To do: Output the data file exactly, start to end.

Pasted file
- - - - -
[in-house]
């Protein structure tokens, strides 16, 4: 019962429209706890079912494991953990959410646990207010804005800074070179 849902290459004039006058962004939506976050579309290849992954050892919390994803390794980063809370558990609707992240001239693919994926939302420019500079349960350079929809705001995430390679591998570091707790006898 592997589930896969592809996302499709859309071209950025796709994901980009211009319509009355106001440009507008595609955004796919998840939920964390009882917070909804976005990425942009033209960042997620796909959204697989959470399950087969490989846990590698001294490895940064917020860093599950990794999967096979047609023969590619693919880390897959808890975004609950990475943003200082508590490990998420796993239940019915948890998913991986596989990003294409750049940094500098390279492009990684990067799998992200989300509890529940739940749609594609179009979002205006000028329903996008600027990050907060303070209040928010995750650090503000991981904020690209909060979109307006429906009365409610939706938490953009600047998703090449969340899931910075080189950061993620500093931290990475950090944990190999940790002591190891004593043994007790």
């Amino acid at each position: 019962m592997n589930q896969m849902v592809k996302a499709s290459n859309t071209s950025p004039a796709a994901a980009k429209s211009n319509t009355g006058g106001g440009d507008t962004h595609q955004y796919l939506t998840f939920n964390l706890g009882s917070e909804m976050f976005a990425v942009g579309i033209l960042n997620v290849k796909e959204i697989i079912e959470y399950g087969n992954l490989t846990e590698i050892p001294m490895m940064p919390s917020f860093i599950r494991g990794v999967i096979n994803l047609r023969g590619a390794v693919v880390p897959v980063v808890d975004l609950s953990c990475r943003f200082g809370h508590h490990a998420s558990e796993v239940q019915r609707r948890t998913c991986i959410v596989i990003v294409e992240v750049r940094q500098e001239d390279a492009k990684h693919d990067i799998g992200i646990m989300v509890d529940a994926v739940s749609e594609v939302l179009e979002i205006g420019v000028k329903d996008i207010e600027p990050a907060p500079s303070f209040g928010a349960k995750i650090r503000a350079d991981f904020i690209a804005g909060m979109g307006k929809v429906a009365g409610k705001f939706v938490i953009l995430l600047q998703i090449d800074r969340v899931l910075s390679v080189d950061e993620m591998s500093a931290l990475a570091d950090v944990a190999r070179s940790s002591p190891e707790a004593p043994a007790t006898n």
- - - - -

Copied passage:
[in-house]
């Protein structure tokens, strides 16, 4: 019962429209706890079912494991953990959410646990207010804005800074070179 849902290459004039006058962004939506976050579309290849992954050892919390994803390794980063809370558990609707992240001239693919994926939302420019500079349960350079929809705001995430390679591998570091707790006898 592997589930896969592809996302499709859309071209950025796709994901980009211009319509009355106001440009507008595609955004796919998840939920964390009882917070909804976005990425942009033209960042997620796909959204697989959470399950087969490989846990590698001294490895940064917020860093599950990794999967096979047609023969590619693919880390897959808890975004609950990475943003200082508590490990998420796993239940019915948890998913991986596989990003294409750049940094500098390279492009990684990067799998992200989300509890529940739940749609594609179009979002205006000028329903996008600027990050907060303070209040928010995750650090503000991981904020690209909060979109307006429906009365409610939706938490953009600047998703090449969340899931910075080189950061993620500093931290990475950090944990190999940790002591190891004593043994007790």
């Amino acid at each position: 019962m592997n589930q896969m849902v592809k996302a499709s290459n859309t071209s950025p004039a796709a994901a980009k429209s211009n319509t009355g006058g106001g440009d507008t962004h595609q955004y796919l939506t998840f939920n964390l706890g009882s917070e909804m976050f976005a990425v942009g579309i033209l960042n997620v290849k796909e959204i697989i079912e959470y399950g087969n992954l490989t846990e590698i050892p001294m490895m940064p919390s917020f860093i599950r494991g990794v999967i096979n994803l047609r023969g590619a390794v693919v880390p897959v980063v808890d975004l609950s953990c990475r943003f200082g809370h508590h490990a998420s558990e796993v239940q019915r609707r948890t998913c991986i959410v596989i990003v294409e992240v750049r940094q500098e001239d390279a492009k990684h693919d990067i799998g992200i646990m989300v509890d529940a994926v739940s749609e594609v939302l179009e979002i205006g420019v000028k329903d996008i207010e600027p990050a907060p500079s303070f209040g928010a349960k995750i650090r503000a350079d991981f904020i690209a804005g909060m979109g307006k929809v429906a009365g409610k705001f939706v938490i953009l995430l600047q998703i090449d800074r969340v899931l910075s390679v080189d950061e993620m591998s500093a931290l990475a570091d950090v944990a190999r070179s940790s002591p190891e707790a004593p043994a007790t006898n």